It is a hot day in Los Angeles, at least compared to what is going on back home in New York where my friends tell me the weather is quite inclement. I have a plane to catch in a scant two and a half hours, yet I am heading in the opposite direction from both my hotel and the airport. I am on a mission to eat what has been widely lauded as the best burger in L.A.
I arrive a quarter hour before opening. The sun beats down mercilessly on me as I stand in the street waiting for the clock to strike 5 p.m. and the doors of Father's Office to open. I am not alone—huddled parties of twos and threes lurk by the entrance, their eyes expectantly darting in the direction of the shuttered door at the slightest stirring behind it. When it finally swings open—an agonizing two minutes later than expected—there is a passive-aggressive stampede as the disparate parties conglomerate in an effort to funnel through the entrance first without appearing rude or pushy.
We spill out into the long, narrow confines of a room that is ensconced, floorboard to ceiling, in blond wood paneling and rush for the bar to place our orders. I have a distinct advantage here: I may not have arrived first, but since I know what I want, there's no need to peruse the printed menu or the chalk boards. I hasten to order the Office burger. The fact that "no substitutions, modifications, alterations, or deletions" are permitted leaves only two question. "Fries?" Yes please. When queried on my drink preference I instinctively order the most familiar label amongst the seemingly endless number of beers on tap and request Old Speckled Hen, betraying my English upbringing.
I take a number and a seat and begin sopping up my beer. When the Office burgerarrives, I realize that I have traveled half way across L.A. and risked missing my flight home to try a hamburger that is not a hamburger at all. What sits in front of me can be properly described as a submarine sandwich. The dry aged sirloin patty comes on a torpedo-shaped soft French roll (or should that be a Freedom roll?). Topped with a gooey mixture of caramelized onions, applewood bacon compote, Gruyère and Maytag blue cheeses with a salad's worth of arugula pushing the top half of the bun heavenwards, the contraption looks nothing like a hamburger. It is served bisected, which, given its size and shape, makes it easier to eat, but also causes the beef to lose its juices onto the wax paper under it. The bun is actually quite soft and compliant, molding around the stuffing and holding everything in place. Surprisingly, I do not object unduly to the bread of choice as it at least texturally mimics a proper burger bun, but that doesn't change the fact that it is not. The other components are more confounding.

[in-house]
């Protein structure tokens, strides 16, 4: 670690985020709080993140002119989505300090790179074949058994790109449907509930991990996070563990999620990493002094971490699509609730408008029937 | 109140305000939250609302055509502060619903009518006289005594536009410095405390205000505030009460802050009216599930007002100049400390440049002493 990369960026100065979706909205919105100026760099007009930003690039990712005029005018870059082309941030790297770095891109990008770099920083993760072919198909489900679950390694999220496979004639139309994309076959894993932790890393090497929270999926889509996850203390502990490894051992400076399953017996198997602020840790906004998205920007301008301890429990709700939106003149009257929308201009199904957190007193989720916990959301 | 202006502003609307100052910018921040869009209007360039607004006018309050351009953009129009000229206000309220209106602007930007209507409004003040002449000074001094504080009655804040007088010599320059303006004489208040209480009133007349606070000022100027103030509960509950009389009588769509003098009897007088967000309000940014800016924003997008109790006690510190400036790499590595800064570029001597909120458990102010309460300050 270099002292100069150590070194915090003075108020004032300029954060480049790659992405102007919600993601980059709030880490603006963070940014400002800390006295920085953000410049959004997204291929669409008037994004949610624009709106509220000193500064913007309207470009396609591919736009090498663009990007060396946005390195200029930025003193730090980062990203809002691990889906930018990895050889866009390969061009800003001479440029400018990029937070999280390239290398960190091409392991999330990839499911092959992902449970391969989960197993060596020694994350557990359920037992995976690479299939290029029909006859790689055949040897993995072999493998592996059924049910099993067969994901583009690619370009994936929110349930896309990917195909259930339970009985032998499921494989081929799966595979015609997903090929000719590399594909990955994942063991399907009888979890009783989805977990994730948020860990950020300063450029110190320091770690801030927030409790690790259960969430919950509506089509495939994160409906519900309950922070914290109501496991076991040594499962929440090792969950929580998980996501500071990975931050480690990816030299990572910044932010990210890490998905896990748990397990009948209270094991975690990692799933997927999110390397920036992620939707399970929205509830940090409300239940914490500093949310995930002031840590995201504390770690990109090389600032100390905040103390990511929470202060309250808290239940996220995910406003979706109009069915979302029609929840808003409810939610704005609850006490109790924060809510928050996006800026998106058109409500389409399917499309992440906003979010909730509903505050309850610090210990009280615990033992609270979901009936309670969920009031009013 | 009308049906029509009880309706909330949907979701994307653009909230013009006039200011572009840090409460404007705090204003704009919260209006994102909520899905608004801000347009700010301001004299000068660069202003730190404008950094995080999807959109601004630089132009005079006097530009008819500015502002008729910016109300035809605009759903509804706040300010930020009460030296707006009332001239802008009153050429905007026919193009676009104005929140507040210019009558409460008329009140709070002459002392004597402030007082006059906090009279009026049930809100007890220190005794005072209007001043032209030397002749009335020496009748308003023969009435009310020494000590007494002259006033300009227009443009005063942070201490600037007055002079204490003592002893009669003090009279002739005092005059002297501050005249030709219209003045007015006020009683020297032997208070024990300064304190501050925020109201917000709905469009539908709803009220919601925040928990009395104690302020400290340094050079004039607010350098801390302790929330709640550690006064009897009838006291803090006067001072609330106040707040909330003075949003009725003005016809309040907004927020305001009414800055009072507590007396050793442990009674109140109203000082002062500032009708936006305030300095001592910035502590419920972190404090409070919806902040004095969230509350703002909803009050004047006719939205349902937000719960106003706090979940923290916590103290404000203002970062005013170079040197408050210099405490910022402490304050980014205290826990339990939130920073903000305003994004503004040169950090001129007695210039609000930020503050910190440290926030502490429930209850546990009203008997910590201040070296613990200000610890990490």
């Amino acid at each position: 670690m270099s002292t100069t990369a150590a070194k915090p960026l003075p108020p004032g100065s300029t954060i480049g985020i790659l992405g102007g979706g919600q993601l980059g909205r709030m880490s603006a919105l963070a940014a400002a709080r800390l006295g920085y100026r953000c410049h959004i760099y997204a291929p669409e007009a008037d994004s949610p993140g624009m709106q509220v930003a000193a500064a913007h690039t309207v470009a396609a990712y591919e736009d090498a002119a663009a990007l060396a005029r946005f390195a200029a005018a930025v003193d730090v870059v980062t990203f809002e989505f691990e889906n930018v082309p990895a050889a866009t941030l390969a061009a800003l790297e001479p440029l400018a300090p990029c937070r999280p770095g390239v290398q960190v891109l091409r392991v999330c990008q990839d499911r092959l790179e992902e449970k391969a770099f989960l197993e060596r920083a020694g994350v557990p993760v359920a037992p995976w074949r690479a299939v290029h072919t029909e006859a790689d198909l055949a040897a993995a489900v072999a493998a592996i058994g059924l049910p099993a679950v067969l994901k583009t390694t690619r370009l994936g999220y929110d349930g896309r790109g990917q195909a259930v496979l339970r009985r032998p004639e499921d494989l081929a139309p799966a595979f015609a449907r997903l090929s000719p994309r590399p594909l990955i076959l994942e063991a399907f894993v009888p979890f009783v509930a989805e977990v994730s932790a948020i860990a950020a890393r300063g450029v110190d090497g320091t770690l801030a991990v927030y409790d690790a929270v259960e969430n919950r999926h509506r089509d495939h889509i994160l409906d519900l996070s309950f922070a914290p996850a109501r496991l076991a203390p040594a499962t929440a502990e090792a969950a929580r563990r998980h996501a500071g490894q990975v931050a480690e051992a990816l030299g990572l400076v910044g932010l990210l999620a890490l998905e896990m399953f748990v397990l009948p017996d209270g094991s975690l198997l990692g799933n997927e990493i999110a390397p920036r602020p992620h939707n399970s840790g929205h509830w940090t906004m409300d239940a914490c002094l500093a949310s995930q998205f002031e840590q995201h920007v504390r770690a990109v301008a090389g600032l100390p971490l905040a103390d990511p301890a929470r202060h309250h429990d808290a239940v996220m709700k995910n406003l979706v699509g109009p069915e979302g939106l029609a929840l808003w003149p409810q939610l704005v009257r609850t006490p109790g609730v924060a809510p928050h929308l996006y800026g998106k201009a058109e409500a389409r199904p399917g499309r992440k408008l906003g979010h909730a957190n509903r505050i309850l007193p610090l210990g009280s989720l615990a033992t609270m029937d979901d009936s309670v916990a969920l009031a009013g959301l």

The first bite of the sandwich elicits a panoply of exotic and delicious flavors and textures, but ones that bear little relation to a hamburger. A sweetness from the caramelized onions is balanced by the bacon compote, and while the effervescent arugula brightens the palate, it clashes somewhat with the beef. The latter is utterly exquisite, bearing all the hall marks of a dry-aged steak—a tangy, earthy, mineral-rich taste combined with a subtle smokiness imparted by the grill. Perfectly cooked to rare, I am immediately impressed by its flavor and find myself transported back East, the beef evoking the smell of the vestibule of Peter Luger Steakhouse, so pronounced is the dry aging.
Yet the other ingredients serve to obscure the patty's virtues and I find them superfluous, especially the blue cheese, which mirrors the flavor of the beef. I lop off the toppings from the second half of the sandwich, leaving an untidy pile on the paper. The result is a much better flavor balance between beef and bread. When you have meat of this quality it should be served as a steak or at least a steak sandwich. I often make the case that a burger should be better than the sum of its parts, but the Office Burger reverses the equation, taking ingredients that could make a gourmet meal and combining them into something that is muddled and schizophrenic.
At $12 including tax ($14 with fries) the burger is a more than fairly priced considering the quality of the ingredients; in fact, I am surprised it cost as little as it does and wonder if money isn't lost on every sale. The fries are of the shoestring variety and are very crisp and mildly flavorful. They are accompanied by a tangy garlic parsley aioli, but, sadly, no ketchup. French roll, aioli, no ketchup, no substitutions: What the hell is going on here? This is supposed to be an upscale pub, not a downscale fine-dining restaurant. My misgiving about culinary intentions aside, the fries are worth the $2 supplemental charge, even if they don't come served in a miniature shopping cart as they do when ordered separately (a la carte—get it?)
I polish off the sandwich, down my beer, unsuccessfully attempt to avoid eating too many fries and head out for my flight, which I barely make. I cannot deny that I consider getting another Office Burger to go, but that is the steak lover in me—not the hamburger lover—doing the talking. While what Father's Office serves may be delicious (with a little customization) and indeed luxurious, it is most assuredly not a hamburger: It is a haute cuisine submarine.
Father's Office 1018 Montana Avenue, Santa Monica, CA 90403 (b/n 10th Street and 11th Street)